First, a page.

Conventional and Addressable Fire Alarm Systems
A conventional system employs one or more initiating circuits, connected to sensors (initiating devices) wired in parallel. These sensors are devised to decrease the circuit’s resistance when the environmental influence on any sensor exceeds a predetermined threshold. In a conventional system the information density is limited to the number of such circuits used. At times, a floor plan of the building is often placed near the main entrance with the defined zones drawn up, and LEDs indicating whether a particular circuit/zone has been activated. Another common method is to have the different zones listed in a column, with an LED to the left of each zone name.
Advantages of conventional fire alarm systems:
· Cost effective for small applications.
· (Note: The larger the system the less competitive the price mainly due to higher installation costs.)
Addressable fire alarm panels are usually much more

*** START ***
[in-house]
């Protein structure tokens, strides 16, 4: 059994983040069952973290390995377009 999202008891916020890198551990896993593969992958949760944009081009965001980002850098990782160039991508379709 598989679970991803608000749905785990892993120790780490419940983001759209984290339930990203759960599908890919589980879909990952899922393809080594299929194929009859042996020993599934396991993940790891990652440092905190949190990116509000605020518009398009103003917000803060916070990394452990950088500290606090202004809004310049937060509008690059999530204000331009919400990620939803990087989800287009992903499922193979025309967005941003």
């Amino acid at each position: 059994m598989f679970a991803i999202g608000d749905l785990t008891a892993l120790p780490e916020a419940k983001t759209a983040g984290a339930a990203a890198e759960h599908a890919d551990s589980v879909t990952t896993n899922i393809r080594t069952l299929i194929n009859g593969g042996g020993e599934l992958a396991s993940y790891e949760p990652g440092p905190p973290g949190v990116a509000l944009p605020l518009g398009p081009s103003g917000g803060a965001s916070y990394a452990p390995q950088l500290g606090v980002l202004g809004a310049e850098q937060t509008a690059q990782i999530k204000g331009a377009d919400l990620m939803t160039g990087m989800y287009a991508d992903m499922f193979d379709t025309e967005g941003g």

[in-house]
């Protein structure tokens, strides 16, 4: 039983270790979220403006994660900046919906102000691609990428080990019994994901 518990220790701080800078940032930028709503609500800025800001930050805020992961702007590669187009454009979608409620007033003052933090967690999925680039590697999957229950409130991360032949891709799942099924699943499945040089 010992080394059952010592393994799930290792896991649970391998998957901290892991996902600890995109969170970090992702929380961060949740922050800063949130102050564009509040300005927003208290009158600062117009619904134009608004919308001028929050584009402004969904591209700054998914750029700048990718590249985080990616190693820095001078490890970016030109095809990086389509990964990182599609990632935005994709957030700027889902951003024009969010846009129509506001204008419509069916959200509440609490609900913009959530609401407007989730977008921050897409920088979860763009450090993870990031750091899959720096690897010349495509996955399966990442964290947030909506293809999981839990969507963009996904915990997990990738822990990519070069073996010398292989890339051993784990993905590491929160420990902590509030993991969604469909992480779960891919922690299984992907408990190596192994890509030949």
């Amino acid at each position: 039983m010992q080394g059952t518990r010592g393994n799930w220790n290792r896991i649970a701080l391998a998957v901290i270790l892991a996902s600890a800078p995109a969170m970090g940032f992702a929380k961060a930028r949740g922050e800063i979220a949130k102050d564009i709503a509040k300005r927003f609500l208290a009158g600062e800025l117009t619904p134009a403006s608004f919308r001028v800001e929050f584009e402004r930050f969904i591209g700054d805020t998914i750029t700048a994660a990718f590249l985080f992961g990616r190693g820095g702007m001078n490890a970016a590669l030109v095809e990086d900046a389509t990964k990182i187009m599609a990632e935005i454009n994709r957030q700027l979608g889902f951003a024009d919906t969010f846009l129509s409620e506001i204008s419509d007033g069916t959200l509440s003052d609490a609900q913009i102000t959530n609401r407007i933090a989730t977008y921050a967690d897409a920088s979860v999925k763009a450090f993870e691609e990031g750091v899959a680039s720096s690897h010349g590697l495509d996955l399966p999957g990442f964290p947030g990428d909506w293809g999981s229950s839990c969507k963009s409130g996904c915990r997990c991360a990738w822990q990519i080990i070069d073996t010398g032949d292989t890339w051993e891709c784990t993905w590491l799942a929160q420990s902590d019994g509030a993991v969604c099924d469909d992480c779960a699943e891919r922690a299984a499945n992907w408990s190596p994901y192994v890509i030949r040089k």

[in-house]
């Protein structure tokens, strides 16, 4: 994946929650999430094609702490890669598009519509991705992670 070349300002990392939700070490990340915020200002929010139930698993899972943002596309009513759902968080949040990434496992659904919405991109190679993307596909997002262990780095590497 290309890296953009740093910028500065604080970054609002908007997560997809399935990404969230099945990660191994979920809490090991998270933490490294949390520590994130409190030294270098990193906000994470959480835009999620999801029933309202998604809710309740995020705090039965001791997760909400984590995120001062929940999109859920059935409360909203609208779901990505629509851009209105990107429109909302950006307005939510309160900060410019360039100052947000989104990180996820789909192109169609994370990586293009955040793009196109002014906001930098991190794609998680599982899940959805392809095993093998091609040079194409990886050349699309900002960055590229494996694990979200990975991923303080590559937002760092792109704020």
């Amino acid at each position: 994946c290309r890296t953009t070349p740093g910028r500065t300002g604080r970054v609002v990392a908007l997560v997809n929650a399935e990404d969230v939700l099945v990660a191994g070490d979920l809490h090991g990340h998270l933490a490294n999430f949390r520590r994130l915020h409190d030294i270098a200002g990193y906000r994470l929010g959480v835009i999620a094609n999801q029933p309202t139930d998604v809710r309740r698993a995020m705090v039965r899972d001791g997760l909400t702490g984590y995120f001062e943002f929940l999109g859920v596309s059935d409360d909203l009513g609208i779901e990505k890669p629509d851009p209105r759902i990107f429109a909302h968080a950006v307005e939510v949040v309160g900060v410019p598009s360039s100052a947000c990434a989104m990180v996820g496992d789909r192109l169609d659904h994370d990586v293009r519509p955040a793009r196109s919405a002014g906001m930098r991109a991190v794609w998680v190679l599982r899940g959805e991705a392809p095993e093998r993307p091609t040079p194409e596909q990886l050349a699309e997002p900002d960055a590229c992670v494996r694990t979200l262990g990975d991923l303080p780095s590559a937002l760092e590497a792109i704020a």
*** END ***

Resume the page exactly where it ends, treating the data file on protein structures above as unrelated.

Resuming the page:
advanced than their conventional counterparts, with a higher degree of
programming flexibility and single point detection.
An addressable fire alarm system is made up of a series of fire detectors and devices that are connected back to a central control panel.
With addressable systems, each device has an address or location, enabling the exact detector that was triggered to be quickly identified. This makes addressable alarm systems ideal for large buildings, particularly commercial premises spread over a wide area.
Advantages of addressable fire alarms
· Quickly determine the location of a fire.
· Specific actions can be programmed by the user.
· Reduced likelihood and better handling of false alarms.
· More reliability, less likely to lose connection.
· Lower overall cost of wiring.
· Ability to monitor integrity of the system, with detector health checks.